How do we ensure that rural and regional Australians benefit from what most city people take for granted – reasonable access to the advice and expertise of a local doctor?
Despite the best of intentions and a variety of approaches over the decades, the unfortunate reality is that not enough of the doctors leaving our universities are planning on a career outside our capital cities. In Victoria, latest data shows there are 409 clinicians for every 100,000 people in Melbourne, but beyond the tram tracks it can be as low as 150 in some areas.
One part of the solution has been to enrol students who already live in rural communities, but until now the education process is largely city-based, so potential doctors risk losing their rural connections and often end up staying in the city to practice. In one study, more than 55 per cent of rural kids wanted to work rurally when they started at a city medical school, but that reduced to fewer than 10 per cent by the end of their study.
As our State grows, our regional population is growing as well, and we simply can't meet the health needs of one third of our State’s population with only 10 per cent of our medical graduates.
It’s a challenge that La Trobe University and the University of Melbourne have long sought to tackle, but a wicked problem needs a different approach, so we’ve joined forces like never before, coming up with a unique Australian solution that hinges on partnership and innovation, and plays to our collective strengths in regional Victoria.
The Federal Budget has this week funded our plan, which works like this – a new undergraduate degree will commence in Bendigo and Albury-Wodonga and be taught by La Trobe, and will feed a postgraduate MD program at Shepparton taught by the University of Melbourne. Both courses will take high quality students who must come from a rural background, the curriculum will deliberately prepare students for a medical career in regional Australia, and their placements will be based in the regions. This is a formula for how we can best ensure more doctors for the bush.
It’s a unique approach, and the only program in Victoria where students will do all their training in rural and regional areas – from the first lecture of their undergraduate degree to the final clinical placement of their MD, every class will be taught in the regions.
The first intake in the new Rural MD program in Shepparton will enrol 30 students, and we hope to increase numbers in future years so that we can meet rural Victoria’s medical workforce needs as the population grows.
There is no other education model in Australia where two universities so closely align on a common community challenge, and it makes perfect sense. The University of Melbourne has long been a trusted and respected educator of medical practitioners, and La Trobe already educates a wide range of allied health professionals in a rural setting, and has an established network in regional Victorian communities.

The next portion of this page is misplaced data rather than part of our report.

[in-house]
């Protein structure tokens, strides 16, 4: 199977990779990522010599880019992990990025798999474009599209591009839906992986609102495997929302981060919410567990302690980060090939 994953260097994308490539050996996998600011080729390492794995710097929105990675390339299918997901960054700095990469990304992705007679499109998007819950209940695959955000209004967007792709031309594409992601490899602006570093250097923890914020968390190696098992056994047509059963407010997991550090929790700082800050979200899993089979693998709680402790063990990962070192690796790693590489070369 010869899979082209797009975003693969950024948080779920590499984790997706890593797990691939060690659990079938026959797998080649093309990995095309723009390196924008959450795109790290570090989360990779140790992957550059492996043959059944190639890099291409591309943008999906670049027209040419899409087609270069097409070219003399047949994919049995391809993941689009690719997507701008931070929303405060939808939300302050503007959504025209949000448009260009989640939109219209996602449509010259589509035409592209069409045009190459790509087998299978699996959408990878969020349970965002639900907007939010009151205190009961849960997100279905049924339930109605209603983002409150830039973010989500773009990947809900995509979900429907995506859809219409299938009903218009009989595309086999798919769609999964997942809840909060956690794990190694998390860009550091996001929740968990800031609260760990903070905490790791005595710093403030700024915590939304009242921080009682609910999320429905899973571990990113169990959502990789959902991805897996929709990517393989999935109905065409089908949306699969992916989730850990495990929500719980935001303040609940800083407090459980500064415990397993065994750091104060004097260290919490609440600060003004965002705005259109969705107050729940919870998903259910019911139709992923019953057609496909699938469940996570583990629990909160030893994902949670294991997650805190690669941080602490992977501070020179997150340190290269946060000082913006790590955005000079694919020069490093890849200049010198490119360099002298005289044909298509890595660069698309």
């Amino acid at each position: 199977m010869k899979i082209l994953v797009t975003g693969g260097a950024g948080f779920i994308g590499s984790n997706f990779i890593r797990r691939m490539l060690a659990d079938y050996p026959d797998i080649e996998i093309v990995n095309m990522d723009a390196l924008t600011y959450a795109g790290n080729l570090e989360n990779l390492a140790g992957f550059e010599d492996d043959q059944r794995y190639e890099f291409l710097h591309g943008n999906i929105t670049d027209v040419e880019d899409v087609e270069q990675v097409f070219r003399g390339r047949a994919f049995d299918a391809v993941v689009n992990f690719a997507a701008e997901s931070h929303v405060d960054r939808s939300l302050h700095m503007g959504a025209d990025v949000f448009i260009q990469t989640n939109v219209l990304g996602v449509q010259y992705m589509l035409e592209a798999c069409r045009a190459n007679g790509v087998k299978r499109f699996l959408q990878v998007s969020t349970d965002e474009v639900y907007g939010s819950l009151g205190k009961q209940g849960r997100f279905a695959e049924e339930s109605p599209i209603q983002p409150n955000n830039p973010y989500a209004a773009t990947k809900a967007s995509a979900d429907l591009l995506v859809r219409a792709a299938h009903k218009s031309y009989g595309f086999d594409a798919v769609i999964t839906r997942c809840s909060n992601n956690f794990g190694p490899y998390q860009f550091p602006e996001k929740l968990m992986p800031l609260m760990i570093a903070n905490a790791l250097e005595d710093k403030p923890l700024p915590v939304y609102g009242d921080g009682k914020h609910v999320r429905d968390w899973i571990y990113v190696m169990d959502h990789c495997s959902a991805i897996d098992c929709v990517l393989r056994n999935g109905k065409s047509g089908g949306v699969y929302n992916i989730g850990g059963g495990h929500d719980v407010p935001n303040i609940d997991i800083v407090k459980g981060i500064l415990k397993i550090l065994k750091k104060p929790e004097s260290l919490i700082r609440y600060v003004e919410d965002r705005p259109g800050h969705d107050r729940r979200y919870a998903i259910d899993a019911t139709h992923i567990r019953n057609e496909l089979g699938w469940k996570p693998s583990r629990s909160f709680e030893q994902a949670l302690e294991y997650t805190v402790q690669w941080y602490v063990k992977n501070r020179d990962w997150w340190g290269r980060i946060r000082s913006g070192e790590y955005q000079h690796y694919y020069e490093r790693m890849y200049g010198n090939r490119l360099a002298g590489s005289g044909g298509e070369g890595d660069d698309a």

The partnership makes good use of our infrastructure and health network connections, and rural research and inter-professional learning connections will also be strengthened. It has also required vision and foresight from the University of Melbourne, who in agreeing to reallocate medical places from their city campus to Shepparton, have demonstrated very clearly the way that universities care deeply about the communities that they serve.
This announcement expands on the already significant presence of the University of Melbourne in delivering high quality medical education in rural Victoria. The University has run a Rural Clinical School program at Shepparton for many years and this partnership will further enhance the student offering in a rural setting.
This program is a great shot in the arm for regional people and a vote of confidence in these already-booming communities. It will build capacity, confidence and self-reliance, and should trigger additional investment in medical services and infrastructure.
Together we are confident that we can make a positive and lasting difference to the communities we serve.
Most importantly, we can improve health outcomes for people living in rural and regional Victoria.
More local doctors can mean reduced mortality rates, shorter waiting times, less travel to see your doctor, and faster treatments for you and your family.
We can all be proud of that outcome.